“Oh my god.” Alec exclaimed as his eyes focused on the picture in front of us. “We need to go!” he yelled at me, hitting my arm and waking me from a trance. My feet started to race against the ground while my eyes remained in place, on my friends burning to their death in the waters that were so beautiful and calm the night before. The gleaming, glistening, glittering blue waters were no longer a sight that puts one in awe. Instead, the water was black and red, filled with limbs of the ones I loved and the burning souls of my family. I remembered Saturday night going into town to the movies with William. It was the last memory I would ever make with him. The last time I would hear his voice, his laugh, see him, and say goodbye… or goodnight as it was. Alec and I ran to the shoreline and grasped onto as many hands as we could. We pulled people, so damaged that we could not make out their identities, from the sizzling water. Nurses rushed back and forth from the shoreline taking hundreds into the hospital. We helped pick up the bodies and thrust them onto the wheeling beds. To our left, bombs soared from the sky into the water, crashing into the Pacific Fleet. I was afraid, being so close. I felt water splash onto me, and my skin burned-- scorched by flames. Every bomb strike Alec and I would fall to the ground and curl up behind the curb. Seconds later, we would shoot up and grab as many people out of the water as we could. 

“Help me!” I heard escape from one of the bodies floating in the bloody water before he slipped under the surface, never to be seen again. Alec and I fought through the physical and mental pain to save our friends, as many as we could. We saw people running from the cabins to the shoreline to save people and others running inland to save themselves. I do not blame any of them, and I am not mad they made this decision, in fact I know that you would have told me to do just that, but I felt it was my duty to help. I joined the Navy to serve our country. And along the way I became a part of another family. I was going to fight for our country, save our country, save my family.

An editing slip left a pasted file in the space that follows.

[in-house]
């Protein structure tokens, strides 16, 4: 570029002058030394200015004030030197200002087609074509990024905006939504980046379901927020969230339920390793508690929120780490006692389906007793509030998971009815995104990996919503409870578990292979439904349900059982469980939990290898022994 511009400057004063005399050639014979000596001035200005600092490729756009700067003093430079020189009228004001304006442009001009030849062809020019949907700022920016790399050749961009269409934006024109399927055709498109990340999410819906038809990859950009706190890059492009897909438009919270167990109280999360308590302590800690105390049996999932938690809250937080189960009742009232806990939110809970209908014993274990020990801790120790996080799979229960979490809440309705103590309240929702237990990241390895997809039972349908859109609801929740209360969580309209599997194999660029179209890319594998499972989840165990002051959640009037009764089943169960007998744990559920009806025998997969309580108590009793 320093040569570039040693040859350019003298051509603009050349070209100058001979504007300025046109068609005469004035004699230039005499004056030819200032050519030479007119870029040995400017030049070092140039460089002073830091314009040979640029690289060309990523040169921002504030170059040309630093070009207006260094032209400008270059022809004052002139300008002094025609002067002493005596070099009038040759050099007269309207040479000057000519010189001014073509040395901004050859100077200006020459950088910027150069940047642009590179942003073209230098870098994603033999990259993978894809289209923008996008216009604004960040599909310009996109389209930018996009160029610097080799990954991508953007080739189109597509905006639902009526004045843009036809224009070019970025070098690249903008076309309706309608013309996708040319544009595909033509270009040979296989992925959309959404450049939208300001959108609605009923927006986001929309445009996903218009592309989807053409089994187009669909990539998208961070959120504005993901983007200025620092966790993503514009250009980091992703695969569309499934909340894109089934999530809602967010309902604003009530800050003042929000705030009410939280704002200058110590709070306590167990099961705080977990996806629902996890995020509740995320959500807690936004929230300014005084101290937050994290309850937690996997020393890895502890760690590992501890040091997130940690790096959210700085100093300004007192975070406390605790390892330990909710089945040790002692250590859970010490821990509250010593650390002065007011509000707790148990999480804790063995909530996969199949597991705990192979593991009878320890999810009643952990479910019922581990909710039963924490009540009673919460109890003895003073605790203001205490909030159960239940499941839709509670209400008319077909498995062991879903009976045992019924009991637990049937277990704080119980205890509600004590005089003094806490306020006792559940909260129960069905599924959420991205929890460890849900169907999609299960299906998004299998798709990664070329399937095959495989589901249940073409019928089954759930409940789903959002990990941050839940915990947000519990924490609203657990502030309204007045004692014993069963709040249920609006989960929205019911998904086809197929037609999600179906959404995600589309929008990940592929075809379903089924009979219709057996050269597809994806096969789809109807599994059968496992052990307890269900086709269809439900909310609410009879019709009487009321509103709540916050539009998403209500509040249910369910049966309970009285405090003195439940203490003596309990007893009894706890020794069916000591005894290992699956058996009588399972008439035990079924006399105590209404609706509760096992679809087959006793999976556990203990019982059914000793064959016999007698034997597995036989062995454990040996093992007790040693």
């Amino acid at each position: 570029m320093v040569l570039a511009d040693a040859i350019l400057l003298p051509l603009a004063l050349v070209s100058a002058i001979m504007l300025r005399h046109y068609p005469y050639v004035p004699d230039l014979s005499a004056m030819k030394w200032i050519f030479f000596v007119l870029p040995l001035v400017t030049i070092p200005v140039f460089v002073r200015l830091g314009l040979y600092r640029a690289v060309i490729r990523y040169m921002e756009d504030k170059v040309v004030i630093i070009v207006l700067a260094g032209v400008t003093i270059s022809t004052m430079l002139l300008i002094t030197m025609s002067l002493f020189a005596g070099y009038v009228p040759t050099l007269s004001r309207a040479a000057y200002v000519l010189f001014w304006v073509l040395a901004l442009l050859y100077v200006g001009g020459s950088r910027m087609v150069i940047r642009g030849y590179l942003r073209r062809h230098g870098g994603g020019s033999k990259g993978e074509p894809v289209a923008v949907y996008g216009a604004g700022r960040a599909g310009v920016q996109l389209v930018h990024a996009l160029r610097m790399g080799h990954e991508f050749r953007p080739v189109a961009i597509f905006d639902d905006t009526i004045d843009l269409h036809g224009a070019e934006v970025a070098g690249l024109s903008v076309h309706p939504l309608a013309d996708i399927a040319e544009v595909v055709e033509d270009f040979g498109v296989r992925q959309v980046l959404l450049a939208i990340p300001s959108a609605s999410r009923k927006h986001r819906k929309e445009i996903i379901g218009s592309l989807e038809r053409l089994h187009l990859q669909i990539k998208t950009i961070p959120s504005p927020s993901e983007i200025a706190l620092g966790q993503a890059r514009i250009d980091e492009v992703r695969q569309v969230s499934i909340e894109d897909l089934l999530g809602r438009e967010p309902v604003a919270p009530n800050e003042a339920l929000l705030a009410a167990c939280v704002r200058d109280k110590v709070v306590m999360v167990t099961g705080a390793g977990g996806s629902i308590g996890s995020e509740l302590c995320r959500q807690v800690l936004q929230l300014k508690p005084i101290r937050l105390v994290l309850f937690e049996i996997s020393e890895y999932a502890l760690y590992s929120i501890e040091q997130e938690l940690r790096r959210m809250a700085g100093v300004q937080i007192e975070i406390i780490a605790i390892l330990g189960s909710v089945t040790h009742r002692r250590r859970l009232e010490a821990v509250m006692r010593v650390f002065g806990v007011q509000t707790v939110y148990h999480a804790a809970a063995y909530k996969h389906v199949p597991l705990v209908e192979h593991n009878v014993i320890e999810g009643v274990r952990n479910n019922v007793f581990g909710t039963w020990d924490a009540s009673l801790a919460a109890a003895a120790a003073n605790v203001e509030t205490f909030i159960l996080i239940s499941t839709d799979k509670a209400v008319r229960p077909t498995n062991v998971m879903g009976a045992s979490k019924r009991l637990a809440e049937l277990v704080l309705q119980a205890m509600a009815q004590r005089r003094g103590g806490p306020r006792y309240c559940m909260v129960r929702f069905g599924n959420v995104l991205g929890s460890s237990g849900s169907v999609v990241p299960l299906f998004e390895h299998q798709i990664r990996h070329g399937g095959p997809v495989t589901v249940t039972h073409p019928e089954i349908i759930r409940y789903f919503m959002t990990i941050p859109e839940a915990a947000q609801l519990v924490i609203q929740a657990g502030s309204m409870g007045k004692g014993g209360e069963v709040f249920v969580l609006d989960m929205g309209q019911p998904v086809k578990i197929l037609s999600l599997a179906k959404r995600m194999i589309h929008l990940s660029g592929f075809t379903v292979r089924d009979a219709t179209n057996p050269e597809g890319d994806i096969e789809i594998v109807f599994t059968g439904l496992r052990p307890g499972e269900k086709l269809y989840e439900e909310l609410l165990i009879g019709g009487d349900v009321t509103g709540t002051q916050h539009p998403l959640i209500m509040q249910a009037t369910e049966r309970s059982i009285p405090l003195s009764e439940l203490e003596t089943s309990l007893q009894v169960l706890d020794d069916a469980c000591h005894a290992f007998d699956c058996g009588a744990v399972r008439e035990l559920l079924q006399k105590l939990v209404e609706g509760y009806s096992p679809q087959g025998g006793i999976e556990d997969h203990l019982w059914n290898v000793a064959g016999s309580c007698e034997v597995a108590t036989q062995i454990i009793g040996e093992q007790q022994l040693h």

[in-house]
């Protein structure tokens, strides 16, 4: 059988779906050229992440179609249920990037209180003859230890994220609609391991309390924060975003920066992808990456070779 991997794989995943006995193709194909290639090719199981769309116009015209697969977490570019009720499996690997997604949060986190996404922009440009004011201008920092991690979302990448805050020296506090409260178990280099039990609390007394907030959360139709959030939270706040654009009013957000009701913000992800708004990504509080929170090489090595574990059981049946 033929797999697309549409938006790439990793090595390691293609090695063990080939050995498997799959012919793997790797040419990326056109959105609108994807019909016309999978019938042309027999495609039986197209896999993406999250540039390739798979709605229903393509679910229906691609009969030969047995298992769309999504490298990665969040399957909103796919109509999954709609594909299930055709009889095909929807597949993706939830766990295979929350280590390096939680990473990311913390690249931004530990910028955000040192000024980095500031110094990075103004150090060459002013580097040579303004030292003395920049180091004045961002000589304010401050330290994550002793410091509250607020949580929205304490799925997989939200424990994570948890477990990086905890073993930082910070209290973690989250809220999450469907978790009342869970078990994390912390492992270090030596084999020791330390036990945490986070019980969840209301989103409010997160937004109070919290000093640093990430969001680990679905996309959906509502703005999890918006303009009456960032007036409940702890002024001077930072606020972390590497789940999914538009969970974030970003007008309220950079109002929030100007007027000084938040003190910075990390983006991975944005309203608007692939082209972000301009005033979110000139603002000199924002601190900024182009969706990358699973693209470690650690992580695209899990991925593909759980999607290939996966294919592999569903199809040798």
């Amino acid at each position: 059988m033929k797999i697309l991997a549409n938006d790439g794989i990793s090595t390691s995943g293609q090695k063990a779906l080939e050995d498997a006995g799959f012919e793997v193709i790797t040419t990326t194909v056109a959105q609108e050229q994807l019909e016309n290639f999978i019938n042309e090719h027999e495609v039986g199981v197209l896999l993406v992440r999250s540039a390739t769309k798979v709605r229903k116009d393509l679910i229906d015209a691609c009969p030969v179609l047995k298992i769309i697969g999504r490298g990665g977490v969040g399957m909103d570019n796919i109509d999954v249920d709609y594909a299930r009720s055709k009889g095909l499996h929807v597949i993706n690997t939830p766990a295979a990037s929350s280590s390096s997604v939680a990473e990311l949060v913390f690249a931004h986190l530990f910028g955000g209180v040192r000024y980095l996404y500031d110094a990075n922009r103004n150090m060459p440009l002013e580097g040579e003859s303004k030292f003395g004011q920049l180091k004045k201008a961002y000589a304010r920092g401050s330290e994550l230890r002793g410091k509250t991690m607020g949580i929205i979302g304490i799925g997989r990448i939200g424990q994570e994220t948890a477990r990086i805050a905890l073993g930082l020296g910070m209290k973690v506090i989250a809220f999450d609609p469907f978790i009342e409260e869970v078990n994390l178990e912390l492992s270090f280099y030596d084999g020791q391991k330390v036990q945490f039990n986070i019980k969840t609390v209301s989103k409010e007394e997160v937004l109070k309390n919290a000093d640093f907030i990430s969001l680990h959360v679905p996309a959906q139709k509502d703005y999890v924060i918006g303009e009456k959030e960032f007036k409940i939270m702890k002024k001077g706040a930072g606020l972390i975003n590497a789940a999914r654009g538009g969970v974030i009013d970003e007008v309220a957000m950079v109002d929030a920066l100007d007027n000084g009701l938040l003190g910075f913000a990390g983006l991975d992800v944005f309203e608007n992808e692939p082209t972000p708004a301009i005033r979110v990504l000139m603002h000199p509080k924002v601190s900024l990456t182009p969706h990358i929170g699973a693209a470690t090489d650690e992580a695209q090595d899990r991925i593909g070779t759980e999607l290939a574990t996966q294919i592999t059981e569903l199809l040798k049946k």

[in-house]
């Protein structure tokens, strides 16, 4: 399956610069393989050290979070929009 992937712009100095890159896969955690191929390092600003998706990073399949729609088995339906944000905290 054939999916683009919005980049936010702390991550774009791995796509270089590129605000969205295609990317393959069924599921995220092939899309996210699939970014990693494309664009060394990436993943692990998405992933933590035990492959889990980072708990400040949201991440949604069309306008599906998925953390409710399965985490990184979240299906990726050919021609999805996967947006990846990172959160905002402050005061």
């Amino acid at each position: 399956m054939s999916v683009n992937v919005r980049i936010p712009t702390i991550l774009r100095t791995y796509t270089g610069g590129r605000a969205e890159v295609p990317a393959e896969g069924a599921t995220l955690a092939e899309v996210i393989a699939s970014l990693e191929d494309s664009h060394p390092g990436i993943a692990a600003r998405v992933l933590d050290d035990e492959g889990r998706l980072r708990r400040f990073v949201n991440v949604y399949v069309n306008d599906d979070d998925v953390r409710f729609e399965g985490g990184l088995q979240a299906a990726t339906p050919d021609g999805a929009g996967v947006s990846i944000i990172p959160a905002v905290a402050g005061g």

My ears filled with blasts of sounds escaping from airplane engines rumbling in the sky, burning flames sizzling in the water, screaming bodies, yelling people on land, and bombs exploding in the water. Next came the USS Oklahoma. Torpedos struck the ship resulting in her rolling over and sinking on her side. Inside, 400 of my friends were trapped. My anger began to grow as did my fear and sadness. By then, an hour had passed. The next fleet of Japanese planes came in, 167 of them. They came in groups of twos and threes. Bombs continued to strike the base and our aircraft. Looking into the sky, I saw some of our planes shoot down some of Japan’s planes. I trembled in pain, but I fought to help save my friends from the burning waters.

By the time the attack was over, every ship in the Pacific Fleet had sustained significant damage. Nearly 20 of our ships were destroyed, including the 8 battleships, and 300 planes. I have trained on nearly all of them and have memories aboard each one. About 2,403 Americans died, civilians included. In addition, 1,178 were wounded. 

As for me, my flesh was burned off my body. The nurses rushed me in and started working on me. I was dozing in and out of consciousness, but I knew that I had saved the lives of at least some of my friends. As many as I could. Some say I am a hero. But I am not. I am a friend, a sailor that did his duty.

Yesterday was a day I will never forget. A day that changed me. And the end of lives of the people who will always have a place in my heart and impact on my life. I will never forget December 7, 1941. And today, December 8, 1941, the day the US entered World War II. 

Love, Brian

Slowly, swiftly, smoothly she closed the letter. The envelope rested graciously in the palms of her hands as she looked up to the sky, thanking God for sparing her son’s life, but praying for those lost and wondering why something so horrific had to happen. Tears streamed down her face, dripping one by one from the sockets in her eyes. Her vision became blurred with both tears of happiness and sadness. In addition, feelings of relief filled her heart, but also tore it into pieces. The previous moments, that had just affected everyone in the United States with pure horror, broke her heart. But the feeling that her son was still alive was a miracle, one that she would forever be grateful for.